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Noel Gallagher is back with optimism about “Council Skies,” his first album since 2017

Noel Gallagher is back with optimism about “Council Skies,” his first album since 2017

Brown rocker status no longer suits Noel Gallagher. Tired of airing dirty linen in public with his Blur countrymen or his long-running feud with his brother Liam, the man seems calm today.


“I think my style of music brings optimism into the lyrics and lyrics. But it’s not something I think about, it’s something that comes naturally to me,” he says via phone call from his farm in Dorset, UK.


Belief in a Better Tomorrow packs the new album from the former leader of the oasis. On “Council Skies,” Gallagher and the High Flying Birds weave ’90s rock for the post-pandemic decade. Ballads with easily digestible, yet eloquent arrangements—characteristic of the British artist’s work—set the tone for the record.


But this time Gallagher wants to point to a future — not just a better future, but one that doesn’t build on his past work.


“I wrote all the songs during the pandemic lockdown,” Gallagher says. “I wouldn’t say it’s a dream album, but it’s a reflective album. The pandemic in the UK was horrible, so I kept thinking about what might happen next.”


One of the songs on the new album, Open the Door, See What You Find, invites reflection on the calm after the storm — in this case, the months ravaged by the pandemic. Accompanied by bells, bands of prosthetic violin and an old-fashioned rock choir, Gallagher sings “Open the door and see what you find, don’t look away”.


“I’m an optimist person, and I don’t like hearing despair in songs,” Gallagher says. “Making this kind of music feels right to me because I make music for myself, that’s my style, I don’t make music for others.”
In ten tracks and an album with remixes and alternate versions, the musician offers an alternative to the scalded arena rock of bands like Coldplay while staying in the contemplative rock tradition. On “Pretty Boy”, Gallagher and the band appear to be independent. They take a chance on electronic and dance tunes. It is independent in form, not in craft.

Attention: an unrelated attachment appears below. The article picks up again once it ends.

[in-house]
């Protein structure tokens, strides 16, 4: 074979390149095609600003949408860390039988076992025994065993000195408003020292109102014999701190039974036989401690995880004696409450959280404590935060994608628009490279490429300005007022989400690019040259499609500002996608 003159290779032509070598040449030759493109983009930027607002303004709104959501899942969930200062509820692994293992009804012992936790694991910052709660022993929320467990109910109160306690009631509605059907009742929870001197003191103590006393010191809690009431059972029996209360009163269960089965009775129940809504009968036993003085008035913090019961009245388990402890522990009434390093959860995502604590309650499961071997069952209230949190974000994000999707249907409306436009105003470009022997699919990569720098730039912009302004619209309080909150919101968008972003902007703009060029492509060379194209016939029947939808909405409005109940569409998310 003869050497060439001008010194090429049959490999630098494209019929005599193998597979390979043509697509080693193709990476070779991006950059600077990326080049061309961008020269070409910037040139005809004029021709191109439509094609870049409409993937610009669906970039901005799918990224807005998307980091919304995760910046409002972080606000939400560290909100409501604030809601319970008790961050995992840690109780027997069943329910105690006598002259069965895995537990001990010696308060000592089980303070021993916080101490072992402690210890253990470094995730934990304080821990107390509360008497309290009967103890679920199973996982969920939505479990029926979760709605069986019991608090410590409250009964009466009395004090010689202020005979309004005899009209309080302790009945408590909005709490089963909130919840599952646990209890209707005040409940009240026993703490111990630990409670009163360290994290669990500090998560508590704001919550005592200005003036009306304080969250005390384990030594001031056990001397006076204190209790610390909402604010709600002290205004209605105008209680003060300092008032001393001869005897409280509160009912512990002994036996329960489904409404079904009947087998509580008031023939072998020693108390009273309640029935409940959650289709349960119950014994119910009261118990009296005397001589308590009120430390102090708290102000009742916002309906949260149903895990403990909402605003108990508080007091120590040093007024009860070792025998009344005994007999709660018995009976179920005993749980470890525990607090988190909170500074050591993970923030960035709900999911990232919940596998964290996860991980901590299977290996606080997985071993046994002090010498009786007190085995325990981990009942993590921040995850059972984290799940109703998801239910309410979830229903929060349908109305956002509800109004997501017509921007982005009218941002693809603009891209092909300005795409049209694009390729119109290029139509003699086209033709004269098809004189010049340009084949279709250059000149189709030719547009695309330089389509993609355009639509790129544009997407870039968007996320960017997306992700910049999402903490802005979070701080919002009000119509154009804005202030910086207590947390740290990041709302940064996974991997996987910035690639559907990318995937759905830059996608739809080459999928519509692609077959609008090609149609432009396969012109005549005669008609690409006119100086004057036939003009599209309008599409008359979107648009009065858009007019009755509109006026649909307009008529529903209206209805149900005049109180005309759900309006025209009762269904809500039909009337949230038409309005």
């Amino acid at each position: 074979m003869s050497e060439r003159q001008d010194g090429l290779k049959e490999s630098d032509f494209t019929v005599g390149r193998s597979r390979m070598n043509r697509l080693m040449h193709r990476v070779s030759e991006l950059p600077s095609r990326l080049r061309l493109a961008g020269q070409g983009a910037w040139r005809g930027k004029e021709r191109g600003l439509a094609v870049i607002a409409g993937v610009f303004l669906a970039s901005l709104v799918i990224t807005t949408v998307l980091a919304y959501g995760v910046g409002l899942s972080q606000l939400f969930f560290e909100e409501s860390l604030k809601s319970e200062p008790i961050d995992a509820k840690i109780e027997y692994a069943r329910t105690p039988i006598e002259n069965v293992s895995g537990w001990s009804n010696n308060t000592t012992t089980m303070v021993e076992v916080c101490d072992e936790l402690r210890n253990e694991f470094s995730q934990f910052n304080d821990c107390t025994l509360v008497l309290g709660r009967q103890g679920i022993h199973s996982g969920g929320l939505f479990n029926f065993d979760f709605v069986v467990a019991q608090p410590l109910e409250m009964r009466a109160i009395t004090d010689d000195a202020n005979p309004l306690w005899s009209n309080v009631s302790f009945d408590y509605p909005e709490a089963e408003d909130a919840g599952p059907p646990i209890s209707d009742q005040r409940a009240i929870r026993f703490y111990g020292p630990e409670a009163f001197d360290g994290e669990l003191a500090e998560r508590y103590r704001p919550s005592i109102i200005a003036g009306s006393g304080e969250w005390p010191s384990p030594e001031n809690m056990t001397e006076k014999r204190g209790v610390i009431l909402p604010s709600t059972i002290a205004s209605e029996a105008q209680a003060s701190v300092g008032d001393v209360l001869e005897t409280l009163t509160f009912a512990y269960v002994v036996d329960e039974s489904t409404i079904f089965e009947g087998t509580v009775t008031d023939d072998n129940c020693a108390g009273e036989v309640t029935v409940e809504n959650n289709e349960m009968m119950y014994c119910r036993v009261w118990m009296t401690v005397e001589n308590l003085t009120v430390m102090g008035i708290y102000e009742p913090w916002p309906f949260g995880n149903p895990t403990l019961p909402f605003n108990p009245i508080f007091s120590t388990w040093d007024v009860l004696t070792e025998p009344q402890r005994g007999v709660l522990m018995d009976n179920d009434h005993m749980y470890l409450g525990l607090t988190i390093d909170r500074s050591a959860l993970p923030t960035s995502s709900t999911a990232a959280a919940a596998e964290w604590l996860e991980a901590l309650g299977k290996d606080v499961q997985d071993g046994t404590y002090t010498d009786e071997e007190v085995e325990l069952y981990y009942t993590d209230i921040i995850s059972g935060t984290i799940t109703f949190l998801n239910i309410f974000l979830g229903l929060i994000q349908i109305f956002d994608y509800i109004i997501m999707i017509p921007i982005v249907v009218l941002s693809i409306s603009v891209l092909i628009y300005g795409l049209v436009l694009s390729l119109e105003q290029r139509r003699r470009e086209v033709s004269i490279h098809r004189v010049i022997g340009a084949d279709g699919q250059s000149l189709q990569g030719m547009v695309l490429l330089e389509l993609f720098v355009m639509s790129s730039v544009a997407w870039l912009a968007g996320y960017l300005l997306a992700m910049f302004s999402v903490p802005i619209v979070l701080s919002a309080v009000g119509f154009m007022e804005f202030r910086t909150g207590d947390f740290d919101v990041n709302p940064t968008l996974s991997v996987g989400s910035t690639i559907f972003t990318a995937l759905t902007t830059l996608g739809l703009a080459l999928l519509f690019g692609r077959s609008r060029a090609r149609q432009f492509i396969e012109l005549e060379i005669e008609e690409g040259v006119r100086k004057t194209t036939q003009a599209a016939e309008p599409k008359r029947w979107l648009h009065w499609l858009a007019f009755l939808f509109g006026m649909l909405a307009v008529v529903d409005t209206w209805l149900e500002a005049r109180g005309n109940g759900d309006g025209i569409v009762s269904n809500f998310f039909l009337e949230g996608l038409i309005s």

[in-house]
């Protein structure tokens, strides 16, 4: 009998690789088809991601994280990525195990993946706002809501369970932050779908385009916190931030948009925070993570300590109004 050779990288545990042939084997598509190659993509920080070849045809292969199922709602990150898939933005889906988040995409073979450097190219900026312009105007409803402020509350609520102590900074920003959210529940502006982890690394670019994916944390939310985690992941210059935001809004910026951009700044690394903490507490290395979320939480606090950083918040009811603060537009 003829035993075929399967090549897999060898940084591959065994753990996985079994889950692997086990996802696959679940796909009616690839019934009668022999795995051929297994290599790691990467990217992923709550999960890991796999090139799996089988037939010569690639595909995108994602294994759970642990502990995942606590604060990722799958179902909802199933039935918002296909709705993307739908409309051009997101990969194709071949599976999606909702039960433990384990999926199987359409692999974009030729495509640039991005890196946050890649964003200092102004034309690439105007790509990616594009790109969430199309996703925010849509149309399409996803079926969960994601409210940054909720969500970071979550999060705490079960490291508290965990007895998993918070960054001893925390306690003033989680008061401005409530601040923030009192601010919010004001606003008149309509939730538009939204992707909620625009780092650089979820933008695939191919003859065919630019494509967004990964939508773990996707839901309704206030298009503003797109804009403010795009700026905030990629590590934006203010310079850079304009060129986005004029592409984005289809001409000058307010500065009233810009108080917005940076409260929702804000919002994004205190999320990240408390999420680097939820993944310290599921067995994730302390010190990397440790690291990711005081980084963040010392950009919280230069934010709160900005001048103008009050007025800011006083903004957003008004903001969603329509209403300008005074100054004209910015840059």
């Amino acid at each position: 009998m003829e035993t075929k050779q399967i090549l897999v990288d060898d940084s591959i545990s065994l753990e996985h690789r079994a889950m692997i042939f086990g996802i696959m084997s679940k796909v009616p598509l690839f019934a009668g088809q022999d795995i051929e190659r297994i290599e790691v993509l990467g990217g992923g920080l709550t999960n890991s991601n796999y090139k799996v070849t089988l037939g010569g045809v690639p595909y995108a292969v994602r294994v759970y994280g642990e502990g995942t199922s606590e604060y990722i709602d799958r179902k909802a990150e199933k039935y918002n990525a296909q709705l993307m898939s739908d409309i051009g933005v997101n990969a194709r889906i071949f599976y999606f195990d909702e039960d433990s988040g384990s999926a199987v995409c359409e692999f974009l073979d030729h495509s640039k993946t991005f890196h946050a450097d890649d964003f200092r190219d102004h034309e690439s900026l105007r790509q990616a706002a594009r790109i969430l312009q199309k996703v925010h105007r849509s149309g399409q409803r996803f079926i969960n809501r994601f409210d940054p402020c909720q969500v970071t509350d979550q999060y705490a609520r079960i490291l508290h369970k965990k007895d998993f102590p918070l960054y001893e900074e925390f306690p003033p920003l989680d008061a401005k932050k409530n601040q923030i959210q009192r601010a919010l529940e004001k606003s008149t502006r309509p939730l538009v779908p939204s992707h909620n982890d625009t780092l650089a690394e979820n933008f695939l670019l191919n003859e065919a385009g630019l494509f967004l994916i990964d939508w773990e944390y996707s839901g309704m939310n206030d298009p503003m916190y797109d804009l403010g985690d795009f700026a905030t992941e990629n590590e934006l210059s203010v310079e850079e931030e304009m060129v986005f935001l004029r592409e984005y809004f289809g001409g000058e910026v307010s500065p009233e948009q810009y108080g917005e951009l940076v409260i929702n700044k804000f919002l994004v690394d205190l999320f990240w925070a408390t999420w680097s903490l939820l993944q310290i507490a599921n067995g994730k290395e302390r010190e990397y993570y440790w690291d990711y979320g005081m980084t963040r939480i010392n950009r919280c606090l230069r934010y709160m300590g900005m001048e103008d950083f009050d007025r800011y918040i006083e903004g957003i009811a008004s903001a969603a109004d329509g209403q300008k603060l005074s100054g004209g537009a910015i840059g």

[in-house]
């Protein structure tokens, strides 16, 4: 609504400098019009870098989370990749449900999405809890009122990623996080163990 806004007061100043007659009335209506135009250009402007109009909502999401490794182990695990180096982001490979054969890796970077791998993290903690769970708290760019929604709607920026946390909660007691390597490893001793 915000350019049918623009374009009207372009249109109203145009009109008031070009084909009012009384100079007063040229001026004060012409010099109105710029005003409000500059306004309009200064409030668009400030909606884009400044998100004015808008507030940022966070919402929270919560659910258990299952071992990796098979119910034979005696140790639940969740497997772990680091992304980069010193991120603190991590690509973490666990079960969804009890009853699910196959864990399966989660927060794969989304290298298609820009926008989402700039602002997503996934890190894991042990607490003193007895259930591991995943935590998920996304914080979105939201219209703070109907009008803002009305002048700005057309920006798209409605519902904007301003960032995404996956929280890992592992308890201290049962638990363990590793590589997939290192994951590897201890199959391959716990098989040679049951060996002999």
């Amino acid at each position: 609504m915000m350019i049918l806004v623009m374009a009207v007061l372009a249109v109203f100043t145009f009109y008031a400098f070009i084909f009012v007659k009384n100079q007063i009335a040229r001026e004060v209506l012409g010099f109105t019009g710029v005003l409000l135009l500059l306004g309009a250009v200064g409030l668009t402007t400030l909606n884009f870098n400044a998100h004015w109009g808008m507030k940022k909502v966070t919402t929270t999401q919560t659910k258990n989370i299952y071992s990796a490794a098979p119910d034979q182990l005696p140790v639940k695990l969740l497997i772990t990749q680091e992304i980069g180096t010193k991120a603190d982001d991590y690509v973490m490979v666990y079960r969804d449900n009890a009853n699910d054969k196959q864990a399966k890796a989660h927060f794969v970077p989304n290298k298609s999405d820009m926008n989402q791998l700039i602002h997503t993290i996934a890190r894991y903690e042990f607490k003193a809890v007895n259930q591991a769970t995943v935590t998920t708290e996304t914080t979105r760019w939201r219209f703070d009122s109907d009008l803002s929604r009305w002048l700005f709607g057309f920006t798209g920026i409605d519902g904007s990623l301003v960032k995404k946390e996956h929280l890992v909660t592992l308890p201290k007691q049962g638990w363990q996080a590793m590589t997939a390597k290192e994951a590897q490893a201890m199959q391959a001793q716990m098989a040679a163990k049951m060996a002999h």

“My albums only come out when they are ready and that’s it,” says the musician. “I’m not under pressure from labels and just do what I want, at my own pace.” It took two and a half years of work, between drafts of lyrics and studio sessions. It’s an eternity given today’s frantic pop times — and also a privilege that only meds like Gallagher can afford.

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Another privilege is the selection of stars to embark on their projects. On “Council Skies”, Gallagher shared a studio with Johnny Marr. One of Gallagher’s then-young idols was living in Manchester in the 1980s, former Al Smith guitarist. “It was like we were making music together, not collaborating,” says Gallagher, who was not used to the partnerships and invitations left in today’s pop.


The artist’s own pace of production helps explain why the band has toured so little since 2011, when they released their first solo album. The new album, almost ten years after its release, promises new milestones. “My music today is not 90’s music anymore, but when I go on tour I play my old songs,” he says. “I think I’ll go to South America with this tour, maybe next year.”


Gallagher’s most prolific new album — now four Gallagher compositions to his brother’s three — casts new shadows on former Oasis fans’ dreams of a comeback for the group. Those who followed this era of British rock renewed hope for a Blur reunion – the group goes on a world tour after the release of a new album.


In a conversation where mention of “Oasis” was forbidden, the musician was very perceptive when asked about britpop, a term coined by the last great generation of British rockers. “Blur is on tour, so I think Britpop will be back,” says the die-hard Manchester City fan, who can’t seem to fit in with any team other than his own.

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ski board


Where: On digital platforms


Author: High Flying Birds by Noel Gallagher


Label: Sour Mash Records